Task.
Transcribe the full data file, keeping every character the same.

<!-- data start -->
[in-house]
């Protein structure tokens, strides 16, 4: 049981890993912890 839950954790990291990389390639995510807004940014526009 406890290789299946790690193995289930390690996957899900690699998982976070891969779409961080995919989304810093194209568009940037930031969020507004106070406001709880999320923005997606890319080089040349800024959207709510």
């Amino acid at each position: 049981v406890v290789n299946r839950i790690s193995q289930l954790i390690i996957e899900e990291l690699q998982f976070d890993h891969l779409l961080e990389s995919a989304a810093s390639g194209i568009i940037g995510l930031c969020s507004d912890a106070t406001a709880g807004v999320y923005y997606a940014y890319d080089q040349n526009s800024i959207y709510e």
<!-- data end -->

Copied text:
[in-house]
């Protein structure tokens, strides 16, 4: 049981890993912890 839950954790990291990389390639995510807004940014526009 406890290789299946790690193995289930390690996957899900690699998982976070891969779409961080995919989304810093194209568009940037930031969020507004106070406001709880999320923005997606890319080089040349800024959207709510």
């Amino acid at each position: 049981v406890v290789n299946r839950i790690s193995q289930l954790i390690i996957e899900e990291l690699q998982f976070d890993h891969l779409l961080e990389s995919a989304a810093s390639g194209i568009i940037g995510l930031c969020s507004d912890a106070t406001a709880g807004v999320y923005y997606a940014y890319d080089q040349n526009s800024i959207y709510e």